Visitors who wander into the Princeton University Art Museum on Saturday simply expecting to examine the pieces on display are likely to be caught by surprise.
Gathered among the patrons that day will be a student choir from the renowned American Boychoir School of Princeton. The young singers will give a traveling concert of sorts, performing in one gallery and then moving on to the next.
In other words, they’ll turn the art museum into a roving music hall.
“It’s taking the music out of a typical performance space and putting it into another situation,” choir director Fernando Malvar-Ruiz says. “Somebody comes in just to spend a Saturday afternoon, and all of a sudden they get music that may enhance that experience. Or people come in to hear the choir and in doing so, they get to see art they wouldn’t have experienced otherwise.”
The event is actually the first collaboration in a new partnership between the museum and the school, one of only two boychoir boarding schools in the U.S. (The other is St. Thomas Choir School in New York.)
The school — which is technically in neighboring Plainsboro — draws students in fourth through eighth grades from throughout the country and often the world. They perform more than a hundred times each year across the globe.
They’ve appeared at Carnegie Hall. They’ve shared stages with the New York Philharmonic, the London Symphony Orchestra, cellist Yo-Yo Ma, and trumpeter Wynton Marsalis. They even sang with Beyonce at the 2005 Academy Awards. And later this month, they’ll set off on a tour in France.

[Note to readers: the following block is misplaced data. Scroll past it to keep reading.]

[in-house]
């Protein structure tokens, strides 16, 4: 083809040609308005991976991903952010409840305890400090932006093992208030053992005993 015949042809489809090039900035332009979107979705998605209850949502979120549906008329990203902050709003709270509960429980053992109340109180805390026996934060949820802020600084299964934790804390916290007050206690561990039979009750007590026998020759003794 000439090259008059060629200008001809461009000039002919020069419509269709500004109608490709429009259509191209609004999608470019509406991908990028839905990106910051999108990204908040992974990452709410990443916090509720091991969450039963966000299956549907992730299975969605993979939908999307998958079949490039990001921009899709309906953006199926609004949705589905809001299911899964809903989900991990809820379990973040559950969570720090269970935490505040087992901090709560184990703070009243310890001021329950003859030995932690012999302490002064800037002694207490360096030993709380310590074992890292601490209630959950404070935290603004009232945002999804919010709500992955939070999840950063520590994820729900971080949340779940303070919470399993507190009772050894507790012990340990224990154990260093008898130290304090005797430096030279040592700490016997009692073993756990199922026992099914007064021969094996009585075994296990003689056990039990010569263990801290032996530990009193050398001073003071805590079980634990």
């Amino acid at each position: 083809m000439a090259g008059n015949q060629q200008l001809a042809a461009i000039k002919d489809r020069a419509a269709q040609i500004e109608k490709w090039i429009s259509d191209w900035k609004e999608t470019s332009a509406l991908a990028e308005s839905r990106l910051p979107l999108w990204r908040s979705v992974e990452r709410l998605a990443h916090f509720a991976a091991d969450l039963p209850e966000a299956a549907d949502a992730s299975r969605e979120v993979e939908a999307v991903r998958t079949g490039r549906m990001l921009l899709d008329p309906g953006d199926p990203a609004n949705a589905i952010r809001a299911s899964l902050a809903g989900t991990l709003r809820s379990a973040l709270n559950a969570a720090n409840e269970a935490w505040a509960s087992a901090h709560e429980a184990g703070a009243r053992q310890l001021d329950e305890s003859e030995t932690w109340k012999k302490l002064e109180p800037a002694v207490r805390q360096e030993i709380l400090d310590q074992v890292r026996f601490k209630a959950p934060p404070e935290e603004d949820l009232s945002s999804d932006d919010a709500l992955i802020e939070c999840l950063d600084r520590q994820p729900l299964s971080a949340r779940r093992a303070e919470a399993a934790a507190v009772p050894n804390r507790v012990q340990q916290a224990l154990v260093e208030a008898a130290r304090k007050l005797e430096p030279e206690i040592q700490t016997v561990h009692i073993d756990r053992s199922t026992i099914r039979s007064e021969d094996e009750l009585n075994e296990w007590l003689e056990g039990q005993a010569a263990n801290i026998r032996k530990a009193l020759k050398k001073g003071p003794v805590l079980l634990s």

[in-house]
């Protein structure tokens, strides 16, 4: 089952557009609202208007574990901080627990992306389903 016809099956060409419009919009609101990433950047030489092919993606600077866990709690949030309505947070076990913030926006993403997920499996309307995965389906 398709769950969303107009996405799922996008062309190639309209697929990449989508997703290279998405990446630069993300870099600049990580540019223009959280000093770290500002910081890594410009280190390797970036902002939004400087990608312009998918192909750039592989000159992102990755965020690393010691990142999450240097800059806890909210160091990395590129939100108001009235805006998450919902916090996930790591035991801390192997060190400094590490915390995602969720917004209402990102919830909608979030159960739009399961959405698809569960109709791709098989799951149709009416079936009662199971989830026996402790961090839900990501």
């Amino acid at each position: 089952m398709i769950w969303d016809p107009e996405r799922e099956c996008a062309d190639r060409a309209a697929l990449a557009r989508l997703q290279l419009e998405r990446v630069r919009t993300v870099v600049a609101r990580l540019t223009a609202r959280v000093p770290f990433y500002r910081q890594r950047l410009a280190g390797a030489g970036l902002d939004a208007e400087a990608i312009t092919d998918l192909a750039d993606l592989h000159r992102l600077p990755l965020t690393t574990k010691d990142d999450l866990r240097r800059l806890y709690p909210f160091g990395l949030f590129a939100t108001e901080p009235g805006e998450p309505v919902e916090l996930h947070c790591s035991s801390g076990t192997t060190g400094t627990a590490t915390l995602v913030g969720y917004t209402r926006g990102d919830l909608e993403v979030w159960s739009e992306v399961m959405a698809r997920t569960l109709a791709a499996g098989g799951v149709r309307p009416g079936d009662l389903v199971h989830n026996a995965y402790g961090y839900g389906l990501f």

But last year, the school’s choir director had a two-pronged idea. First, Malvar-Ruiz wanted to collaborate with artists from a discipline other than music. Second, he wanted to have the choir perform at an unorthodox venue.
“How can we get the concert out of the concert hall?” he remembers thinking. “How can we get a concert that isn’t static? People come to the concert hall, they sit down, the ensemble comes out, the ensemble performs, and the people leave. It’s wonderful. But I wanted something a bit more dynamic.”
The best place, he thought, would be an art museum. And the campus of nearby Princeton University happened to be home to a respected artspace featuring more than 92,000 pieces, from ancient Byzantine jewelry and Roman sculptures to modern prints and paintings by the likes of Andy Warhol and Roy Lichtenstein.
For the choir, the museum works like a muse. Every time the 33 boys enter a new gallery Saturday, they’ll tailor their repertoire to the art on display on the room.
Inside the gallery of medieval art, they’ll sing music from the early Renaissance. Inside the American art wing, they’ll perform pieces from the Colonial era. And when they reach the contemporary art room, they’ll try something “a bit more experimental,” Malvar-Ruiz says.
Adds Harris: “It’s a way to use the music to interpret the space.”
The choir will make the rounds twice Saturday, first at 2 p.m. and again at 3:30 p.m. Admission — as always at the museum — is free.
Malvar-Ruiz calls the event the first step in what expects to be a long-term relationship between two of Princeton’s leading artistic institutions.
“It’s a little bit of a glimpse of what (the partnership) can be,” he says. “It’s just opening the door. And once you open the door, the sky is the limit.”
American Boychoir School Collaboration at Princeton University Art Museum begins Saturday, May 10. Princeton University, McCormick Hall, Princeton, NJ 08544. For more information, call (609) 258-3788 or visit artmuseum.princeton.edu.